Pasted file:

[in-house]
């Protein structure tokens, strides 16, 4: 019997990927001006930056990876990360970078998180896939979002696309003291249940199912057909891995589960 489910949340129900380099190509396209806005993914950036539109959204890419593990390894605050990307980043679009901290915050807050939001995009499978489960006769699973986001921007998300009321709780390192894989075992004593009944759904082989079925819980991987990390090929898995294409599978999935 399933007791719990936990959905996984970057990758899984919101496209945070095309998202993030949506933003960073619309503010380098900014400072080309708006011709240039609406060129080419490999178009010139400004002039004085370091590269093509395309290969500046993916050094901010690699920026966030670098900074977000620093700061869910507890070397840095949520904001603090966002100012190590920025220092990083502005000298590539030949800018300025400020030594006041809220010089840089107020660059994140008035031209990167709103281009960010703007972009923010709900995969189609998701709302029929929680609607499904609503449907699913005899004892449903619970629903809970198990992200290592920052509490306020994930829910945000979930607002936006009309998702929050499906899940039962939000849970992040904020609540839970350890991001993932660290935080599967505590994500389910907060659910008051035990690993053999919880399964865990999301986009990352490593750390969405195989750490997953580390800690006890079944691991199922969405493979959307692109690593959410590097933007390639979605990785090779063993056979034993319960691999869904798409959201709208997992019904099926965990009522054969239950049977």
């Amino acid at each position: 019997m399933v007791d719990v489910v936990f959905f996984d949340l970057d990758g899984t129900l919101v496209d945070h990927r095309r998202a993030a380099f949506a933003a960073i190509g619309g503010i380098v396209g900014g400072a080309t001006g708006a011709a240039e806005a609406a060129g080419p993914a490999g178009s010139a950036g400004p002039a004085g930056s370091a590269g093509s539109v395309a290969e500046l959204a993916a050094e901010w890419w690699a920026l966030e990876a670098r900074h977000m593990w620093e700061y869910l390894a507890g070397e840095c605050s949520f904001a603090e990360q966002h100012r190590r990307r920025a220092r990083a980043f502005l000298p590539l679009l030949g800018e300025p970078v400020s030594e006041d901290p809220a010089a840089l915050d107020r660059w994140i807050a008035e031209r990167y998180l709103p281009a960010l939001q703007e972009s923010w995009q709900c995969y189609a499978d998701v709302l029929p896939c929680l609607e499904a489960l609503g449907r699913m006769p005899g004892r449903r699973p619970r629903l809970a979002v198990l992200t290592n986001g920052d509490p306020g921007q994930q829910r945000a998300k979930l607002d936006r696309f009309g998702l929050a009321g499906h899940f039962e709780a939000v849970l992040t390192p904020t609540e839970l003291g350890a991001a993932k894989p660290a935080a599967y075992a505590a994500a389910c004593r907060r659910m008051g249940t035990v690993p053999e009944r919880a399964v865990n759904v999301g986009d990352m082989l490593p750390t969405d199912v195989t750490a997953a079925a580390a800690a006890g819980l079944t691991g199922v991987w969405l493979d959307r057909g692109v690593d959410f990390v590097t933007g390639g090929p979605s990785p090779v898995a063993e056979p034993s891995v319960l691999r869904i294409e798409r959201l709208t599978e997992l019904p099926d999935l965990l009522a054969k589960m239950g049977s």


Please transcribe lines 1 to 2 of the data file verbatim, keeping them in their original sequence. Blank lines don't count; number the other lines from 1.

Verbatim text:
[in-house]
């Protein structure tokens, strides 16, 4: 019997990927001006930056990876990360970078998180896939979002696309003291249940199912057909891995589960 489910949340129900380099190509396209806005993914950036539109959204890419593990390894605050990307980043679009901290915050807050939001995009499978489960006769699973986001921007998300009321709780390192894989075992004593009944759904082989079925819980991987990390090929898995294409599978999935 399933007791719990936990959905996984970057990758899984919101496209945070095309998202993030949506933003960073619309503010380098900014400072080309708006011709240039609406060129080419490999178009010139400004002039004085370091590269093509395309290969500046993916050094901010690699920026966030670098900074977000620093700061869910507890070397840095949520904001603090966002100012190590920025220092990083502005000298590539030949800018300025400020030594006041809220010089840089107020660059994140008035031209990167709103281009960010703007972009923010709900995969189609998701709302029929929680609607499904609503449907699913005899004892449903619970629903809970198990992200290592920052509490306020994930829910945000979930607002936006009309998702929050499906899940039962939000849970992040904020609540839970350890991001993932660290935080599967505590994500389910907060659910008051035990690993053999919880399964865990999301986009990352490593750390969405195989750490997953580390800690006890079944691991199922969405493979959307692109690593959410590097933007390639979605990785090779063993056979034993319960691999869904798409959201709208997992019904099926965990009522054969239950049977």